A chromosome imbalance map of the human genome. M. Zarrei1, J. R. MacDonald1, R. Ziman1, G. Pellecchia1, D. J. Stavropoulos2, D. Merico1, S. W. Scherer1,3 1) The Centre for Applied Genomics and Program in Genetics and Genome Biology, The Hospital for Sick Children, Toronto, On, Canada; 2) Department of Pediatric Laboratory Medicine, Cytogenetics Laboratory, The Hospital for Sick Children, Toronto, On, Canada; 3) McLaughlin Centre, University of Toronto, Toronto, On, Canada.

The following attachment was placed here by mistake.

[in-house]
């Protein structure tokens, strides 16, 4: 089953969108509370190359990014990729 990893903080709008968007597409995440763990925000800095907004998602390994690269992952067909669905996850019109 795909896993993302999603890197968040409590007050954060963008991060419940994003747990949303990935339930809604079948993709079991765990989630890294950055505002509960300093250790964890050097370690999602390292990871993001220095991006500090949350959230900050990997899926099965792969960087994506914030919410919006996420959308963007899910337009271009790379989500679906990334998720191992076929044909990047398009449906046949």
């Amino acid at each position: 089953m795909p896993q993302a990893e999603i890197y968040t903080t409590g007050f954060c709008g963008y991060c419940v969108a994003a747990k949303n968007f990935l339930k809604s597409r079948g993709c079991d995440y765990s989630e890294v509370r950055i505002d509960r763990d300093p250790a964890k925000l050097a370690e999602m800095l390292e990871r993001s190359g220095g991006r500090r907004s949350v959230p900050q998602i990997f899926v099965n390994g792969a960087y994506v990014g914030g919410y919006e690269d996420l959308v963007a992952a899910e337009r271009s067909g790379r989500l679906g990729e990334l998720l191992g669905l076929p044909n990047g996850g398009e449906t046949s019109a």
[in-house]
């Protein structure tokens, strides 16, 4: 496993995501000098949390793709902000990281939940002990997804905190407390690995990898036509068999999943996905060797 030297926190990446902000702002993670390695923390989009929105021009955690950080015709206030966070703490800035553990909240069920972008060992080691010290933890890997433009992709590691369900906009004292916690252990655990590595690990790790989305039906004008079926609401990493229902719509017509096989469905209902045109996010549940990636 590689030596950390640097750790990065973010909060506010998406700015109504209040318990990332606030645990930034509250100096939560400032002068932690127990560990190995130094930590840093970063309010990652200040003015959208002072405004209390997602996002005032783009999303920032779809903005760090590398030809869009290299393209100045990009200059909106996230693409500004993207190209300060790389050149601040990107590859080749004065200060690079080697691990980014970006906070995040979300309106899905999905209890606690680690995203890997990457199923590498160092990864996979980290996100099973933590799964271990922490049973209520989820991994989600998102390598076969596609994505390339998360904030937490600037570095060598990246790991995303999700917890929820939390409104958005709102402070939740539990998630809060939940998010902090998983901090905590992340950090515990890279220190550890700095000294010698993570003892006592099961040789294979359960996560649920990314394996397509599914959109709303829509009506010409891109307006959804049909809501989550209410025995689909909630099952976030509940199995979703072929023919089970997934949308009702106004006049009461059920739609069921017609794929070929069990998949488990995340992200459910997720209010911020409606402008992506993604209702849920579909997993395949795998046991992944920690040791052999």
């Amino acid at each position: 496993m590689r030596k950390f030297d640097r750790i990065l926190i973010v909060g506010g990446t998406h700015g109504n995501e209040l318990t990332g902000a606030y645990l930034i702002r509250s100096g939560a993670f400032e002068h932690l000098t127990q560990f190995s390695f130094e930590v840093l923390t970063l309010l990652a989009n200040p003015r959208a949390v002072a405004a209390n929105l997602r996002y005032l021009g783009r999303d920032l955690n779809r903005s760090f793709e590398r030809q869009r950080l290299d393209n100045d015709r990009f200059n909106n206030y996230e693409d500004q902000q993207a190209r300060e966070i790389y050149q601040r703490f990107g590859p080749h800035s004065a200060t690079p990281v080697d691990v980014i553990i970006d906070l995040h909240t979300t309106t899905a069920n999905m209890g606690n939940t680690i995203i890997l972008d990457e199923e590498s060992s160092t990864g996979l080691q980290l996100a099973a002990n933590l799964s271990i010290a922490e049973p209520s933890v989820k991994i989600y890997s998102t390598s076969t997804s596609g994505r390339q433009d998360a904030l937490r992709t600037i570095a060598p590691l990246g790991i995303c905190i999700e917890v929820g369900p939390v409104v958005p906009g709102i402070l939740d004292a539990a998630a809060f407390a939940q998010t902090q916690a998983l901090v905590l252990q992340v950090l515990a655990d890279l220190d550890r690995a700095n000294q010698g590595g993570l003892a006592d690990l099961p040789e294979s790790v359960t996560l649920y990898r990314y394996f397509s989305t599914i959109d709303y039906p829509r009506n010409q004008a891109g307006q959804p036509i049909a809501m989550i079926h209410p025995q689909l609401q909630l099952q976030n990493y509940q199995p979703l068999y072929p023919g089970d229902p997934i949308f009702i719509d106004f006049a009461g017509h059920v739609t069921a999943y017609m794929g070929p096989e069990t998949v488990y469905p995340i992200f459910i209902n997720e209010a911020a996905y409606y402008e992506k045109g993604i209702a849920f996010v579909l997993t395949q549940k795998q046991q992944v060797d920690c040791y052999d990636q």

Copy number differences between genomes are a major type of genetic variability. The chromosome imbalance map identifies genome regions that are prone to copy number variation (CNV) in apparently healthy individuals. We defined stringent quality and resolution requirements to select a gold standard subset of copy number variation studies from the Database of Genomic Variants. These variants, separately for deletions and duplications, were then clustered based on 50% reciprocal overlap to identify copy number variable regions (CNVRs) that were defined with the outmost coordinates of each cluster. Two chromosome imbalance maps were constructed, using different stringency levels. The inclusive map includes CNVRs supported by a minimum of two subjects, i.e. excluding all singleton variants, whereas the stringent map is composed of the regions that are supported by a minimum of two subjects and called in a minimum of two different studies. Approximately 9.5% of the human genome is variable according to the inclusive map, while 4.8% is variable according to the stringent map. The pericentric and subtelomeric regions of chromosomes show a particularly high rate of variation, and variability is correlated with presence of segmental duplications. We assessed the copy number variability of a comprehensive set of genomic features, with particular attention to exonic gene sequence. We found that the exons of all RefSeq genes are more variable compared to the entire genome for both gains and losses. However, higher copy number stability is observed for genes that are essential, or causally implicated in human disease (Mendelian disorders, cancer) or under negative selection for nonsynonymous variation. Exons of non-coding genes display greater variability, although highly conserved lincRNAs display a higher degree of stability. The enhancers and ultra-conserved elements are more stable than the genome whereas the proximal promoter regions are more variable than the genome. Functional category analysis revealed an enrichment in stable genes for macromolecular complexes (such as the proteasome), as well as pathways regulating cell cycle and organ development whereas olfactory receptors, xenobiotic metabolism and certain immune receptor families were found to be enriched in variable regions. Our chromosome imbalance map can be used as an effective tool for identifying variants within copy number variable regions from patient data in the clinical settings.
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